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Smart manufacturing isn't so smart without standards

Successful manufacturers will need to incorporate smart technologies that allow them to adapt to changes while optimizing energy and other resources, but they need to follow standards in order to be successful.

Simon Frechette, KC Morris, and Yan Lu
06/08/2016

Manufacturers face increasing demands of variability—greater customization, smaller lot sizes, sudden supply chain changes and disruptions. Successful manufacturers will need to incorporate new technologies that help them quickly adapt to rapid change and to elevate product quality while optimizing use of energy and other resources. These technologies form the core of emerging "smart" manufacturing systems.

Smart manufacturing is composed of information-centric systems that maximize the flow and re-use of data throughout an enterprise. Manufacturing enterprises today, both large and small, are made up of disparate components. The ability of these disparate systems to exchange, understand, and exploit product, production, and business data rests critically on information standards.

Smart manufacturing systems (SMS) are helping drive gains in production agility, quality, and efficiency. Smart manufacturing defines a vision of next-generation manufacturing with enhanced capabilities. It is built on Internet of Things (IoT) and digital technology, but is enabled by combining individual manufacturing technologies.

Why standards matter

The U.S. President's Council of Advisors on Science and Technology (PCAST) issued a report [1] that identified top-priority transformative manufacturing technologies: advanced sensing & control, visualization, informatics, and digital manufacturing. These technologies enhance the manufacturer's ability to respond to information quickly and efficiently, but they in turn rely on the effective information flow and system responsiveness that only standards can provide across multiple vendor solutions in the product value chain.

The PCAST report noted that standards spur the adoption of new technologies, products and manufacturing methods. Standards allow a more dynamic and competitive marketplace, without hampering the opportunity to differentiate. Development of standards reduces the risks for enterprises developing and implementing solutions to accelerate adoption of new manufactured products and manufacturing methods.

Standards are the building blocks that provide for repeatable processes and the composition of different technological solutions to achieve a robust end result. Standards come in many varieties and forms.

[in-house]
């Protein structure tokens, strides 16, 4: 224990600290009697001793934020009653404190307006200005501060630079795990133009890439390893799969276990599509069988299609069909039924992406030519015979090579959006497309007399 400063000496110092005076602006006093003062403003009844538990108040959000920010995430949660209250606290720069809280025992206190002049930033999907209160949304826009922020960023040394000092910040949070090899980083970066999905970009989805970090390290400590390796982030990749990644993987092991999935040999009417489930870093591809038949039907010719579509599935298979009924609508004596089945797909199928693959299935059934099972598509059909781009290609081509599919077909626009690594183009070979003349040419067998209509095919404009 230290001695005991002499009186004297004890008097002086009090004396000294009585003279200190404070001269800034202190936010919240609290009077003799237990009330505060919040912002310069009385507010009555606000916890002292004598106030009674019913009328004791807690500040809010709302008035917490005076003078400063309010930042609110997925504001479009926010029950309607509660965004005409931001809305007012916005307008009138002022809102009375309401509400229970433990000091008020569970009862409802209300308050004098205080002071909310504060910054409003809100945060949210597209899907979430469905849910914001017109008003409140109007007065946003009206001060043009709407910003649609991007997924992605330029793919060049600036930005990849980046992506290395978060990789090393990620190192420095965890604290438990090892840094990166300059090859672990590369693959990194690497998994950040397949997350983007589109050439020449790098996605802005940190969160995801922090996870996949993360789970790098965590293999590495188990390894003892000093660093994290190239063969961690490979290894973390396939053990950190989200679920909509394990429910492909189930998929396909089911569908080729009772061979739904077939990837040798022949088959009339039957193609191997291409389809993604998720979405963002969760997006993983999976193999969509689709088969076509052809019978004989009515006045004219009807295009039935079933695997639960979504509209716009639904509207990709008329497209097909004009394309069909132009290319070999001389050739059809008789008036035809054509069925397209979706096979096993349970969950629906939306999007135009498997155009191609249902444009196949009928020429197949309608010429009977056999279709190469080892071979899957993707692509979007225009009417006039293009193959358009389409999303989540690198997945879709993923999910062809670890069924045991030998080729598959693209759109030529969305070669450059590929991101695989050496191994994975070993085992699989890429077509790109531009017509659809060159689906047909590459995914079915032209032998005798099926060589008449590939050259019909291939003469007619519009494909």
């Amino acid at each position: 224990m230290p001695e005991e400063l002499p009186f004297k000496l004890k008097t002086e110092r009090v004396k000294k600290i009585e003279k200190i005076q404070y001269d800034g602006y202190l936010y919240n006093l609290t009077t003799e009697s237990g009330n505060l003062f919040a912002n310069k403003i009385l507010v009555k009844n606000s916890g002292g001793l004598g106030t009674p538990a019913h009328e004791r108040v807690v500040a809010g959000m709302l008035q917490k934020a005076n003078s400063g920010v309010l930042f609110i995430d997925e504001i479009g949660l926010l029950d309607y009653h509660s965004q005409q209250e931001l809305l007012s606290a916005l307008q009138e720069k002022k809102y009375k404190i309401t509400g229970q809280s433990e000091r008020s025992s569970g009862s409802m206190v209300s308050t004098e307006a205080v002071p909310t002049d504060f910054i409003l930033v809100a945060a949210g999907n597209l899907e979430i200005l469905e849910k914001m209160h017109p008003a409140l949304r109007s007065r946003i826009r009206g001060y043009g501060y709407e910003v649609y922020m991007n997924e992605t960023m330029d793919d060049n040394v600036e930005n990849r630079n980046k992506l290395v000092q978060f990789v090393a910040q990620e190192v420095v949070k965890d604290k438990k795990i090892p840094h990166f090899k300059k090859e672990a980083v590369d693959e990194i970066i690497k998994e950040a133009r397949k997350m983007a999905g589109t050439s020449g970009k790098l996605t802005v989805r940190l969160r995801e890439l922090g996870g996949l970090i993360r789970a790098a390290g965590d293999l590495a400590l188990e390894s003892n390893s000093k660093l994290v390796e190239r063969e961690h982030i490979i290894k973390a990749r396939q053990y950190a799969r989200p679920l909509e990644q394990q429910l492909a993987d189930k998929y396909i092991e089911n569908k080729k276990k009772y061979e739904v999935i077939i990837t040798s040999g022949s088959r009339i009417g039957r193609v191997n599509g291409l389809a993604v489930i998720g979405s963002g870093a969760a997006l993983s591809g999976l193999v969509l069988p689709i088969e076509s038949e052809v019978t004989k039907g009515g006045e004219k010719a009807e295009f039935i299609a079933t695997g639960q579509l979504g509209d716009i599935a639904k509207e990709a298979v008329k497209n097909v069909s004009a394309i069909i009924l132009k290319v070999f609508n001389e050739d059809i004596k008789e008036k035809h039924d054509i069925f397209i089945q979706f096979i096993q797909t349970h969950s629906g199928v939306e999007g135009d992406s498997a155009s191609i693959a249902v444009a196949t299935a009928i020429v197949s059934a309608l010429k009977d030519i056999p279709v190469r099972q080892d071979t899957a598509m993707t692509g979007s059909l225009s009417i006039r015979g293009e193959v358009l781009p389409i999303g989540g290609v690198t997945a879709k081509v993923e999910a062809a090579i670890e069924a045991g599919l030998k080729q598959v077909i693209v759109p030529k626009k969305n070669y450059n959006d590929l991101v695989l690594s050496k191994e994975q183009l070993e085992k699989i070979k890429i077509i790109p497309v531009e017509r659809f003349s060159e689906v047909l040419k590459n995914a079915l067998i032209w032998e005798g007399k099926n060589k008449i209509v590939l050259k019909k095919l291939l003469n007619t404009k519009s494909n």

Standards for manufacturing are primarily voluntary consensus standards. This means they are set by a standards organization based on the consensus of the partners who will be using them. In addition, these types of standards are enforced by voluntary compliance. Such standards are designed to open new market opportunities to their users. The standards supporting SMS range from those for information technology and communication through those that govern enterprises and supply chains.

Standards landscape

Successful manufacturers will need to incorporate smart technologies that allow them to adapt to changes while optimizing energy and other resources, but they need to follow standards in order to be successful. Courtesy: MESAThe totality of manufacturing standards can be confusing. A U.S. National Institute of Standards (NIST) report [2] provides a review of the body of pertinent standards—a standards landscape—upon which future smart manufacturing systems will rely. The report is designed to help manufacturing practitioners to better navigate the standards useful to integration of smart manufacturing technologies.

The SMS standards' landscape is based on a smart-manufacturing ecosystem that encompasses three dimensions: Product, production systems, and enterprise (business) systems.

The landscape associates existing standards with the lifecycle phases of the three dimensions. It identifies areas where the integration of functions within and across these dimensions will result in more effective systems. The report also identifies key standards' organizations working in the area, types of standards in each of the three dimensions, and how these all come together to support manufacturing operations on the shop floor—the area referred to as the manufacturing pyramid.

Standards advancement

Top priority areas for standards advancement to enable smart manufacturing include:

In order to get proactively involved and get more information on the different groups and consortia that are coordinating the evolution of these standards, see the MESA.org report, "MESA Whitepaper #52: Smart Manufacturing–The Landscape Explained" [3].

Simon Frechette, KC Morris, Yan Lu are members of the systems integration division in the engineering laboratory at the U.S. National Institute of Standards (NIST). This article originally appeared on MESA International's blog. MESA International is a CFE Media content partner. Edited by Chris Vavra, production editor, CFE Media, cvavra(at)cfemedia.com.

ONLINE extra

See additional stories about smart manufacturing linked below.

References:

[1] "Report to the President - Accelerating the U.S. Advanced Manufacturing," Executive Office of the President - President's Council of Advisors on Science and Technology, October 2014.

[2] "Smart Manufacturing Standards Landscape," Lu, Morris, Frechette, NIST IR 8107, National Institute of Standards and Technology, February, 2016. 

[3] "MESA Whitepaper #52: Smart Manufacturing–The Landscape Explained," MESA International, 2015. 

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